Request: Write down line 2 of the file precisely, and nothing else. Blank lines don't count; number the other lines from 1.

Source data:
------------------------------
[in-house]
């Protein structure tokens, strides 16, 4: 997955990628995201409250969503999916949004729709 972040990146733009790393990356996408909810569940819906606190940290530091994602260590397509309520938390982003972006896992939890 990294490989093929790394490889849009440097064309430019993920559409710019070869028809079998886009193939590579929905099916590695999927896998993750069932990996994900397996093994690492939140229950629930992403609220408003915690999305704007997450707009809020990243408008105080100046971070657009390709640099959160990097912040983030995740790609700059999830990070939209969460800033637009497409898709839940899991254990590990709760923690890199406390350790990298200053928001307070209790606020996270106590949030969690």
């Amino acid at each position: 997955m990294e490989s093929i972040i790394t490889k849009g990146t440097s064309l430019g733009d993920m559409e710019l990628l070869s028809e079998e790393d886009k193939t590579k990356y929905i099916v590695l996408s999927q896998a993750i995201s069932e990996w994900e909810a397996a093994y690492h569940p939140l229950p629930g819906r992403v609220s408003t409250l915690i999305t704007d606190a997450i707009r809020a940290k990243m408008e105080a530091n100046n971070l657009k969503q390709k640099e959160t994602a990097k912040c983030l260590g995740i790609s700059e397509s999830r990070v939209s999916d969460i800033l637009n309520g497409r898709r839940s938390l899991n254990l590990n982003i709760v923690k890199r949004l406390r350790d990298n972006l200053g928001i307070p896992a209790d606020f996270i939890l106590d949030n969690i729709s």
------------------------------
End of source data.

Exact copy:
């Protein structure tokens, strides 16, 4: 997955990628995201409250969503999916949004729709 972040990146733009790393990356996408909810569940819906606190940290530091994602260590397509309520938390982003972006896992939890 990294490989093929790394490889849009440097064309430019993920559409710019070869028809079998886009193939590579929905099916590695999927896998993750069932990996994900397996093994690492939140229950629930992403609220408003915690999305704007997450707009809020990243408008105080100046971070657009390709640099959160990097912040983030995740790609700059999830990070939209969460800033637009497409898709839940899991254990590990709760923690890199406390350790990298200053928001307070209790606020996270106590949030969690």